Djokovic will send a message
NEW YORK -- Look, Mr. Wilansky, I'm a big fan of destiny.
It was nice to see Andy Murray win the gold medal on home soil at the All England Club. Charming. Heartwarming, even.
Just like you, I've been picking Murray to win Grand Slams for years -- and always have gotten burned in the process. Last year, I was pretty sure he was ready to break through and win that first major, but then he didn't. Again. I vowed at the time never to predict a Grand Slam singles victory for him until he actually won one.
So this is me taking my own advice: I'll go with Novak Djokovic to win the men's final on Monday. I know, I know. Really stepping out on a limb here.
Just the facts, man: Djokovic has won five major titles. Murray has been to four finals -- and lost them all.
Sure, he's due. But so is Djokovic.
This is Djokovic's chance to back up his stellar 2011 season, his opportunity to put a little space between him and Roger Federer and Rafael Nadal. And, yes, Murray. In a few years, it could be just the two of them playing for these things. This is a nice spot to send a message -- like Rafa's win over Federer at Wimbledon in 2008 after losing in the two previous finals.
Did you see Djokovic on Sunday? He spotted David Ferrer, a feisty little fellow, one set. And then he crushed him. Knowing that Murray had the benefit of an extra day off, he needed to take care of business and get off the court.
I am usually a sucker for the sweet story, Mr. Wilansky. The Olympics were full of them. I swelled with national pride when The Fierce Five came through. Pumped my fist when Michael Phelps and Missy Franklin and Ryan Lochte won races. When Murray beat Federer on the grass at Wimbledon -- I never imagined I'd write that sentence -- I was happy for him.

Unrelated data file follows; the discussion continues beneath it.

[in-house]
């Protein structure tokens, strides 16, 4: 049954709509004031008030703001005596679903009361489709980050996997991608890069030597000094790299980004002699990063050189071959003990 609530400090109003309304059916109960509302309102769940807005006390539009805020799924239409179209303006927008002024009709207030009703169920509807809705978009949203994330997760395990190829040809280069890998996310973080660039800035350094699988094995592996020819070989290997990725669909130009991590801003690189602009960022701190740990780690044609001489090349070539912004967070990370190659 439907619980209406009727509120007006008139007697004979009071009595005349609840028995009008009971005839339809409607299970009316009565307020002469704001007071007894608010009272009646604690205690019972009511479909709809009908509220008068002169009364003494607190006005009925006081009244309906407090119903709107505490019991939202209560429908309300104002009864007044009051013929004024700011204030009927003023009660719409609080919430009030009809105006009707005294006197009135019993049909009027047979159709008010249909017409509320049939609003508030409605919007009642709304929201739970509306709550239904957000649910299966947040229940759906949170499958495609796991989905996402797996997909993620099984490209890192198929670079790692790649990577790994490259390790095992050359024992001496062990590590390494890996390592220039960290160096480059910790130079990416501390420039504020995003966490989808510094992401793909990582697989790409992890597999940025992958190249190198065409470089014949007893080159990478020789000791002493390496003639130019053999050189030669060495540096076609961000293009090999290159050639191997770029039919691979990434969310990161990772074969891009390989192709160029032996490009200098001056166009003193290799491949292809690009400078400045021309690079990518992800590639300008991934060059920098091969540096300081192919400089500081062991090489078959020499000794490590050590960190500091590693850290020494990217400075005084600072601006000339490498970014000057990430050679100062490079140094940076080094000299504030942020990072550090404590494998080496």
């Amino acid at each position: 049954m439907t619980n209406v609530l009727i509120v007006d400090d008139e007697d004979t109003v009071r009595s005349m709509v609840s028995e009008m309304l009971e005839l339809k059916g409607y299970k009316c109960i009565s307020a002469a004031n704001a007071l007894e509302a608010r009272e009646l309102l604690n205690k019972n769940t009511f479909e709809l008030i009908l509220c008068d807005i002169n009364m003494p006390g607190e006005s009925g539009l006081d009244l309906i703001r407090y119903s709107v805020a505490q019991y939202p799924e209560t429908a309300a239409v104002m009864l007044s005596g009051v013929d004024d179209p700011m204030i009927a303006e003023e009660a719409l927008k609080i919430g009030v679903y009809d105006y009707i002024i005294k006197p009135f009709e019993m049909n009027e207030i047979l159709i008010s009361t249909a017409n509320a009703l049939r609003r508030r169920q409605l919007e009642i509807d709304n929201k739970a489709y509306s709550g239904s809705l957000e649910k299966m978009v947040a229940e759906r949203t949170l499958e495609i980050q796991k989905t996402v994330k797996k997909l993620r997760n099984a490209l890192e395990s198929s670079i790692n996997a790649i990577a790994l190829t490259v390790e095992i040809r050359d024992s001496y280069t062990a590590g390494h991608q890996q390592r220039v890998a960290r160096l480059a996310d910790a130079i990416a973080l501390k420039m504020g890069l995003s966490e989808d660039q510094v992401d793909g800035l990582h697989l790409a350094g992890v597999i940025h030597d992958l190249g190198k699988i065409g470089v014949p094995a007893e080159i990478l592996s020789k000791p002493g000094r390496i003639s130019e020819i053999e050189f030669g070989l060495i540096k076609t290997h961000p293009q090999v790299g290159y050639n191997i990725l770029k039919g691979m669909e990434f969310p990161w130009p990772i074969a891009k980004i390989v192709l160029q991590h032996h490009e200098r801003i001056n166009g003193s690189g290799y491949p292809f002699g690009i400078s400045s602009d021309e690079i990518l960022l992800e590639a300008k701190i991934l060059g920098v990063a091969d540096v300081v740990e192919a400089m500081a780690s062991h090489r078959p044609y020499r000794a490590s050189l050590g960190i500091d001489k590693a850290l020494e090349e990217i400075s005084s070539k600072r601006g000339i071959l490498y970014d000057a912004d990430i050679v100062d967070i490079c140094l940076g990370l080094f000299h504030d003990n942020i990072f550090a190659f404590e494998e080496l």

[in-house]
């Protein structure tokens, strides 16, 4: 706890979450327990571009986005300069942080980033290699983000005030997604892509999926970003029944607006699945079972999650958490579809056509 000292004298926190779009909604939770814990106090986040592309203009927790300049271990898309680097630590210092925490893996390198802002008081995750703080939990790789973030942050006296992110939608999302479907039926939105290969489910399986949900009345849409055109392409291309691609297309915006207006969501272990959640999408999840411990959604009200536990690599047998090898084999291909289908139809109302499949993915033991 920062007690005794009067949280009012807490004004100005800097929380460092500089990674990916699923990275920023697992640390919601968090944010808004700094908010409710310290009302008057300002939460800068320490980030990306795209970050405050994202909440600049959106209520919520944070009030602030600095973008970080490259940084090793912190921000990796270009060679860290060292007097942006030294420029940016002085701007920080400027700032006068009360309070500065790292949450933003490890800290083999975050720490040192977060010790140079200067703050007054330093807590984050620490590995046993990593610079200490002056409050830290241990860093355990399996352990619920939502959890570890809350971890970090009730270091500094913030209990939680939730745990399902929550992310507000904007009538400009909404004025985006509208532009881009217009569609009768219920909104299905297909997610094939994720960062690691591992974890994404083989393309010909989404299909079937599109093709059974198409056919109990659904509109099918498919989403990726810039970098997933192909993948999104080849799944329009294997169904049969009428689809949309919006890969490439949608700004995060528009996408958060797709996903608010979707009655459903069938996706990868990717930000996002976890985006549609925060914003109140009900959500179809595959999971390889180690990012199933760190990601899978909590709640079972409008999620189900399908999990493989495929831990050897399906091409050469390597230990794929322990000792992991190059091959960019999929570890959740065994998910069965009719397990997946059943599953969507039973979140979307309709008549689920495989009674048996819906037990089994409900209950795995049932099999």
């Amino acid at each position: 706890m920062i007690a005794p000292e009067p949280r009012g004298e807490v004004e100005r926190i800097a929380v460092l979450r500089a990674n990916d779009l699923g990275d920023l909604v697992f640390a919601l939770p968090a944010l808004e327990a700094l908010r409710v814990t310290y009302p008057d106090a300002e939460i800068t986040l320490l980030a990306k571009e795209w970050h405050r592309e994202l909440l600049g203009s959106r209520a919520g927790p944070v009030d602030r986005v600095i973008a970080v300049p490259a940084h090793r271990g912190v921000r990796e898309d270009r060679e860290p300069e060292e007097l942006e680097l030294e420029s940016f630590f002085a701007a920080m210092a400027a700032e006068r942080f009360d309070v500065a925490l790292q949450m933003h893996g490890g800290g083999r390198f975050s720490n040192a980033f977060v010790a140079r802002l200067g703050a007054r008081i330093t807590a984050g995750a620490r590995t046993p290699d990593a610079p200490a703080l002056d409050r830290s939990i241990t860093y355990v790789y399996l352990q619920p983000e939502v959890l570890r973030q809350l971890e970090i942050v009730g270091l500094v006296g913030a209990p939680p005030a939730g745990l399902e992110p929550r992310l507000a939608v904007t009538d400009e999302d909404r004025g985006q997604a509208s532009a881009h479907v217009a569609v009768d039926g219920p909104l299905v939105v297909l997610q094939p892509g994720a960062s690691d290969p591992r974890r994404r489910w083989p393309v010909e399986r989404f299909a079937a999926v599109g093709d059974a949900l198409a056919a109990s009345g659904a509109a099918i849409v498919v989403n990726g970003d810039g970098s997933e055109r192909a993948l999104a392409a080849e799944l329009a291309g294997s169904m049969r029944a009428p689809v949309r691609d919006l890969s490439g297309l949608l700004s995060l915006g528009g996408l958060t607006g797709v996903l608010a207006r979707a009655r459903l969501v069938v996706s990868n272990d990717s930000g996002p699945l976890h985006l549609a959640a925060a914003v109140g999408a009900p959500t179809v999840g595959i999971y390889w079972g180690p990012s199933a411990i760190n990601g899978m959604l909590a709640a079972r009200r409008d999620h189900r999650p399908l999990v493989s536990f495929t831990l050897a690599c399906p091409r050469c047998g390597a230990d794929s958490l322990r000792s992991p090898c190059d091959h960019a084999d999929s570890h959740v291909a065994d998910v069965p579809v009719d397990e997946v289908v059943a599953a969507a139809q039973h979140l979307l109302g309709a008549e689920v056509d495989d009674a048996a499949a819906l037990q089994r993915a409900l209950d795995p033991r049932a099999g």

"Nice that he has that moment," I thought to myself. "They can't take that one away from him."
Djokovic has already taken one directly from Murray; when they met in the Australian Open final last year, he won a total of only nine games.
This time, it will be Djokovic, again, in three.
Momentum on Murray's side
NEW YORK -- Greetings, Mr. Garber. With just one match to go in the Slam season, some might call this U.S. Open final predictable. But here's what's not so predictable: the outcome.
Saturday, with winds whipping at upward of 30 miles per hour, Andy Murray sunk his teeth in and out-toughed Tomas Berdych in four sets. He made all the right adjustments during a match that had tornadoes lurking in the background. He sliced and diced but turned up the heat when he needed to. All so he could finally (finally!) take a step closer to meeting his destiny.
It's easy to pick Novak Djokovic in this one, Mr. Garber. After all, he is the defending champ and carries a championship pedigree. But Murray has something else going for him -- you know, the M-word: momentum. He is, in case you've been living in a cave, your reigning Olympic gold-medal winner. Murray soothed a nation, which for years couldn't rid itself of ghosts and futility and all that awful stuff.
Sure, I get it: The Olympics are not a Slam, but they are still the Olympics. If Murray can win with that kind of pressure, and, oh by the way, quell a couple of studs known worldwide as Djokovic and Roger Federer, this match, by comparison, should be relatively stress-free.
And what a nice slice of symmetry this Open final will turn out to be: Ivan Lendl, Murray's coach, went winless in his first four Slam finals until breaking through. Then he reeled off eight majors and made a beeline right to the hall of fame. Murray, of course, is in his fifth major final.
And let's face it: Murray's credentials clearly belie his Slam futility. He has 23 career titles, the most of any active player without a major, and with a win over Djokovic, he'd unseat Rafael Nadal as the No. 3 player in the world.
Oh, and here's something to ponder: Murray is going to have a day of rest, and that's huge. As he said in his presser, it'll give him time to practice and find his rhythm. Djokovic won't have that luxury.
So yes, Mr. Garber, go out on a limb and pick Djokovic. But not even a multitime Slam winner can stop destiny.
This time, it will be Murray, finally, in five.